We'll test all of these systems with a single Radeon HD 4890 graphics card. While this seems a little overkill for a $100 CPU, consider that the Radeon HD 4870 512MB is now as low as $130 online and would make a fine companion to any of these CPUs. The Radeon HD 4890 is merely an overclocked Radeon HD 4870, so the performance numbers we see here today aren't out of the realm of possibility for a budget machine.
In sync with the budget theme is our choice of motherboards. Our upcoming 785G-based board roundup has shown us that the difference between DDR2 and DDR3 memory on the 785G chipset is absolutely insignificant. Therefore, we'll use an AM2+ board with the new 785G chipset to represent the AMD corner because we can use the same DDR2 RAM on the Intel chipset to keep things more fair.
The Intel board sports a G41 chipset. We realize that neither of these platforms is the best-of-the-best. But we're evaluating $100 CPUs here, so we're keeping things realistic for a low-cost build. Budget-friendly boards based on either of these chipsets can be had for as low as $45 online.
The motherboard we're using for the AMD CPUs is the Biostar TA785GE 128M, which you'll see prove itself capable in the aforementioned upcoming 785G story.
In the Intel corner, we'll use Asus' P5QPL-VM EPU based on the Intel G41 chipset, and also featuring support for 1,066 MT/s dual-channel DDR2.
We'll test at two resolutions: 1280x1024 to demonstrate the CPU bottleneck inherent on smaller screens and 1920x1200, to show how these CPUs can handle higher-resolution gaming. We won't use anti-aliasing (AA) or anisotropic filtering (AA) in an effort to keep the focus on CPU, and not graphics card, performance.
One final note before we get started: a lack of available Phenom II X3 710 processors at the time of writing forced us to simulate the performance of this CPU by underclocking a Phenom II X4 945 and disabling one of its four cores. We've proven the validity of this test method in our How Many CPU Cores Do You Need? article.
|AMD Test System||Intel Test System|
Athlon II X4 640 (2.6 GHz, No Shared Cache)
*Phenom II X3 710 simulated with a Phenom II 945
Dual-Core Intel Pentium E6500
Biostar TA785GE 128M
ASUS P5QPL-VM EPU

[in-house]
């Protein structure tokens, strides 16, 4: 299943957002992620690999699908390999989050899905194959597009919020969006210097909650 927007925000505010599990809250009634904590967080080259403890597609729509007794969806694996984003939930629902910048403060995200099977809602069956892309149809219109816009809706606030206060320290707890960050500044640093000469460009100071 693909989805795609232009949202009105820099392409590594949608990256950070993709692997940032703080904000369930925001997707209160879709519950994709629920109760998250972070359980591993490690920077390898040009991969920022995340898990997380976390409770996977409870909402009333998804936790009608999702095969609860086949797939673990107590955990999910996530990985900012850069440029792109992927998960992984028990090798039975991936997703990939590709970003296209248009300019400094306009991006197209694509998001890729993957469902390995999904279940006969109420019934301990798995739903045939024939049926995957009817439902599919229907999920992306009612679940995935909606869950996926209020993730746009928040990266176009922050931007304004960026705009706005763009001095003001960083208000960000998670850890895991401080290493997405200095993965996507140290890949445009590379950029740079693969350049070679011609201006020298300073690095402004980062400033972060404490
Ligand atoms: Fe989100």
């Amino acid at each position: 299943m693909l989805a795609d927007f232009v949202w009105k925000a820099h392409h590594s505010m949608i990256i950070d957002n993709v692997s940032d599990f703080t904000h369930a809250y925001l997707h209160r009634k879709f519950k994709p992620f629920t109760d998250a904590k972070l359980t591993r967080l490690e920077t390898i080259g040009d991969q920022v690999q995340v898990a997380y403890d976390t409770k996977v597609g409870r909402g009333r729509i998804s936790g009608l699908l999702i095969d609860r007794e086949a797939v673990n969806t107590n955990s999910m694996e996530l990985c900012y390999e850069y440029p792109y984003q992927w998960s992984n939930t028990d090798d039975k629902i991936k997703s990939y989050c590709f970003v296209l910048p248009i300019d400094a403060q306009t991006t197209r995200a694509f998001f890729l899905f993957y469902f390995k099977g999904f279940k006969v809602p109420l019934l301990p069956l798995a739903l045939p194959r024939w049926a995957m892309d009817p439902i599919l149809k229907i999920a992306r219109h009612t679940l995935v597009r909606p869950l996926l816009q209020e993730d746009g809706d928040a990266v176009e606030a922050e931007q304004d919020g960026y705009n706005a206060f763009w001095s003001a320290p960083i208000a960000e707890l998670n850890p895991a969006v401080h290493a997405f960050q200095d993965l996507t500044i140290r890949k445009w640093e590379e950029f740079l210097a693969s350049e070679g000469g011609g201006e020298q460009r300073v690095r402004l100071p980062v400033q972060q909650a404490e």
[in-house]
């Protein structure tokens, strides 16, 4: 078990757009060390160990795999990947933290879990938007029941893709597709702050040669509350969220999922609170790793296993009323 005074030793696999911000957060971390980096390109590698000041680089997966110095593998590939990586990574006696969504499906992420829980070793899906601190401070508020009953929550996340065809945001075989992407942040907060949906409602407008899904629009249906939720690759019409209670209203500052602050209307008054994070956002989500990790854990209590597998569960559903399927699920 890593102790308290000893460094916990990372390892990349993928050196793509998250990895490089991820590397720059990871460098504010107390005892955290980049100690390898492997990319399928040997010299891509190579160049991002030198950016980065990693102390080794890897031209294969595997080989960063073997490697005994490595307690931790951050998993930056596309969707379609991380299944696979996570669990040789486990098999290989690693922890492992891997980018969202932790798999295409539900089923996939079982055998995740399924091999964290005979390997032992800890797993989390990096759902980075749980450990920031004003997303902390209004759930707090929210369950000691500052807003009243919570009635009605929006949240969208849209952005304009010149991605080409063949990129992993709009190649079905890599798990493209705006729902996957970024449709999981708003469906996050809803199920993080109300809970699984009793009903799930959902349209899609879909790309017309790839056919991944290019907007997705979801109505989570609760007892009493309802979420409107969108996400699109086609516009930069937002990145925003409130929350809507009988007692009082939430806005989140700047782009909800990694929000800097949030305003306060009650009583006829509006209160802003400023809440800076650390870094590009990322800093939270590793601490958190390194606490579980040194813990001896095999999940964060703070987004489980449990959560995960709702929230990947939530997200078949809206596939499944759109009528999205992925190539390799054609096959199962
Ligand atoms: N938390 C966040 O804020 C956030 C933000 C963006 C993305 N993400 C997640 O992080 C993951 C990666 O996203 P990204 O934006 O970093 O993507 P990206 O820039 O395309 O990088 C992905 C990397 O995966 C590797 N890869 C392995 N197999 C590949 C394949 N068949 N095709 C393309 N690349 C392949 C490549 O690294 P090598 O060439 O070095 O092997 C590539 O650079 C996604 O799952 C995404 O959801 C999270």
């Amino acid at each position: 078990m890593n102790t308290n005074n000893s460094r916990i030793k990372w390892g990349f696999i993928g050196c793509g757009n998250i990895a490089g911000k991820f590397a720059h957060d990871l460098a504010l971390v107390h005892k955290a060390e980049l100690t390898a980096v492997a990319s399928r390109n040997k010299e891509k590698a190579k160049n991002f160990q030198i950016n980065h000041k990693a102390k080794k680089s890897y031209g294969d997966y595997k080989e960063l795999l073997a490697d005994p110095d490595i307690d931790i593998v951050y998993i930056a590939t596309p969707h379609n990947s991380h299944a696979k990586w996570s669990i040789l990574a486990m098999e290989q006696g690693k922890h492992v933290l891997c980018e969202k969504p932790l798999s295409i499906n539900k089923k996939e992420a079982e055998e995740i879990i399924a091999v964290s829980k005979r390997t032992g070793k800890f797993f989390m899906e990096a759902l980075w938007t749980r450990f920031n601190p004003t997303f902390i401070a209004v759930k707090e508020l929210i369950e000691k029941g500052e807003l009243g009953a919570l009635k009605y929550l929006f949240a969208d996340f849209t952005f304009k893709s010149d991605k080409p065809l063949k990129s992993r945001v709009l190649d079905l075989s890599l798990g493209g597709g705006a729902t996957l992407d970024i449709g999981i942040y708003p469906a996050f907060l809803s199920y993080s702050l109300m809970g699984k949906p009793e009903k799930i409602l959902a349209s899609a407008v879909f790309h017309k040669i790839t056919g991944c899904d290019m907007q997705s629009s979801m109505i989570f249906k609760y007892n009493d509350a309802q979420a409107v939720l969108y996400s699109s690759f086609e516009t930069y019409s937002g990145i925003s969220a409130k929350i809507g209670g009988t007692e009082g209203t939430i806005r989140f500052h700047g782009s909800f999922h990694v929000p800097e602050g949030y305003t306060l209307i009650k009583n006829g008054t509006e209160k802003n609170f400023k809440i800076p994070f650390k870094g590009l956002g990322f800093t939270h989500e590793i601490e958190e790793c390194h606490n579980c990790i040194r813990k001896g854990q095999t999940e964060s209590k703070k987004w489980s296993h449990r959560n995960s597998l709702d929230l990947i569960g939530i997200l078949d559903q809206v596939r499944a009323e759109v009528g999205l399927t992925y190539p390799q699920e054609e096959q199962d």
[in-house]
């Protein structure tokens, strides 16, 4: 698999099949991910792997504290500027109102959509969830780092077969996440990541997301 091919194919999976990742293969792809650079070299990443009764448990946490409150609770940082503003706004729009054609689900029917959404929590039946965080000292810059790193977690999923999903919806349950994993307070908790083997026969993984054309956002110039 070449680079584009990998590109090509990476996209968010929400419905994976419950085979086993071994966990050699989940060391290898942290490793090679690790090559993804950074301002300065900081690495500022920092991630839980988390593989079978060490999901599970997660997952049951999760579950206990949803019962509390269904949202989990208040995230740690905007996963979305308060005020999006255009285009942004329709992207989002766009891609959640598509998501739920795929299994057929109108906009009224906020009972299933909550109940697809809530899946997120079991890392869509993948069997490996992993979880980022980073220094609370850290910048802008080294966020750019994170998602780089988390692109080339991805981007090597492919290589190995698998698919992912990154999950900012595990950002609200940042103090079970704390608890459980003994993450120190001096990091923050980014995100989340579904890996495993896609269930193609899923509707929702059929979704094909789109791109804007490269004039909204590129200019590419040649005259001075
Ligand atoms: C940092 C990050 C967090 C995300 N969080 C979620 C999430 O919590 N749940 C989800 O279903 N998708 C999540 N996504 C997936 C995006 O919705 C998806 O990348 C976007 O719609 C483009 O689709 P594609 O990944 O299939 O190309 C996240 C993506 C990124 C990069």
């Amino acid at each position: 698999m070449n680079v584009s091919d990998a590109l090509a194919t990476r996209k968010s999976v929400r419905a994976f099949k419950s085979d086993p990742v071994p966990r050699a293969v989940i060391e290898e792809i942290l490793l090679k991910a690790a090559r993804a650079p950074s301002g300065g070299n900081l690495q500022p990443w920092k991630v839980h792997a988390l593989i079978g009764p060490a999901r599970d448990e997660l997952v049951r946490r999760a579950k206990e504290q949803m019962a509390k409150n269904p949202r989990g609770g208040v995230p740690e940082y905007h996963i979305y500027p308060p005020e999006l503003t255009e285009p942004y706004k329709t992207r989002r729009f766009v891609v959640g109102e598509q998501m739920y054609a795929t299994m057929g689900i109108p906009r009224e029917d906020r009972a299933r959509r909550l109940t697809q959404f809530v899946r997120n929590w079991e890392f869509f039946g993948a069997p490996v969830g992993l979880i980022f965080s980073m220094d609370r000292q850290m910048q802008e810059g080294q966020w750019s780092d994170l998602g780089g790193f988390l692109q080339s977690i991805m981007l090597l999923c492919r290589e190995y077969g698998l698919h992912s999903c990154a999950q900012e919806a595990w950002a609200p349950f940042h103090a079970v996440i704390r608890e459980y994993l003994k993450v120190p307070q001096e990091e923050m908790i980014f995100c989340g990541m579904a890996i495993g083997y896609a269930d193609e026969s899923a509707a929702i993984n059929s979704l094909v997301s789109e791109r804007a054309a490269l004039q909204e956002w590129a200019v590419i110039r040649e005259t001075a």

|Networking||Onboard Realtek Gigabit LAN controller|
Onboard Realtek Gigabit LAN controller
A-Data Extreme DDR2 800+
ATI Radeon HD 4890 Reference
Western Digital Caviar Black 640GB
|Software and Drivers|
|Operating System||Microsoft Windows Vista Ultimate 64-bit 6.0.6001, SP1|
|DirectX version||DirectX 10|
ATI Catalyst 9.8
Patch 1.2.1, DirectX 10, 64-bit executable, benchmark tool, High Quality, No AA
|Far Cry 2|
Patch 1.02, DirectX 10, in-game benchmark, Ultra High Quality, No AA
|World In Conflict|
Patch 1009, DirectX 10, timedemo, Very High Details, No AA/No AF
|Tom Clancy's H.A.W.X.|
Patch 1.02, DirectX 10.1, in-game benchmark, Highest Settings, No AA
|Left 4 Dead|
Version 220.127.116.11., Custom THG Benchmark, Highest Settings, no AA, no AF
|Grand Theft Auto IV|
Patch 1040, in-game Benchmark, Medium Settings, High Textures
|Resident Evil 5|
Resident Evil 5 Benchmark Version, Highest Settings, Motion Blur Enabled, no AA, no AF
Patch 18.104.22.168., Custom THG Benchmark, Ultra High Quality, No AA, No AF
Version 22.214.171.124., Custom THG Benchmark, High Quality, No AA, No AF
- Which Vendor Sells The Best Budget-Gaming CPU?
- The Contenders: One Athlon II, Two Phenom IIs, And A Pentium Dual-Core
- Test Systems And Benchmark Setup
- Synthetic Benchmarks: 3DMark Vantage
- Game Benchmarks: Crysis And Far Cry 2
- Game Benchmarks: World In Conflict And H.A.W.X.
- Game Benchmarks: Left 4 Dead And Grand Theft Auto IV
- Game Benchmarks: Resident Evil 5 And Fallout 3
- Game Benchmarks: Prototype
- Game Benchmarks: Game Multitasking And Power Consumption